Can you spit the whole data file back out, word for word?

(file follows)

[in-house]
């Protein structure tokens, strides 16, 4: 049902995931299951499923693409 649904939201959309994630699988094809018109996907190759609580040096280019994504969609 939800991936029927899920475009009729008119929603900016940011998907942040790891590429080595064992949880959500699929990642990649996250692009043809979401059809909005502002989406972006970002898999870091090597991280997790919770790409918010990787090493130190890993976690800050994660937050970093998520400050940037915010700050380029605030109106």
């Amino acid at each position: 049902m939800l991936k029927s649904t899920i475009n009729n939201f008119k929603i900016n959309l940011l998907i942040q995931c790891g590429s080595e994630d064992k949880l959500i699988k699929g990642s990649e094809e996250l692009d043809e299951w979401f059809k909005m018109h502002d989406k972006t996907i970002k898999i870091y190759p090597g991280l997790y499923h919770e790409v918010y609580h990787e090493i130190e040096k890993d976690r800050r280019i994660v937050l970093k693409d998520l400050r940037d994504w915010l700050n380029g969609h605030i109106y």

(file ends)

[in-house]
């Protein structure tokens, strides 16, 4: 049902995931299951499923693409 649904939201959309994630699988094809018109996907190759609580040096280019994504969609 939800991936029927899920475009009729008119929603900016940011998907942040790891590429080595064992949880959500699929990642990649996250692009043809979401059809909005502002989406972006970002898999870091090597991280997790919770790409918010990787090493130190890993976690800050994660937050970093998520400050940037915010700050380029605030109106």
């Amino acid at each position: 049902m939800l991936k029927s649904t899920i475009n009729n939201f008119k929603i900016n959309l940011l998907i942040q995931c790891g590429s080595e994630d064992k949880l959500i699988k699929g990642s990649e094809e996250l692009d043809e299951w979401f059809k909005m018109h502002d989406k972006t996907i970002k898999i870091y190759p090597g991280l997790y499923h919770e790409v918010y609580h990787e090493i130190e040096k890993d976690r800050r280019i994660v937050l970093k693409d998520l400050r940037d994504w915010l700050n380029g969609h605030i109106y």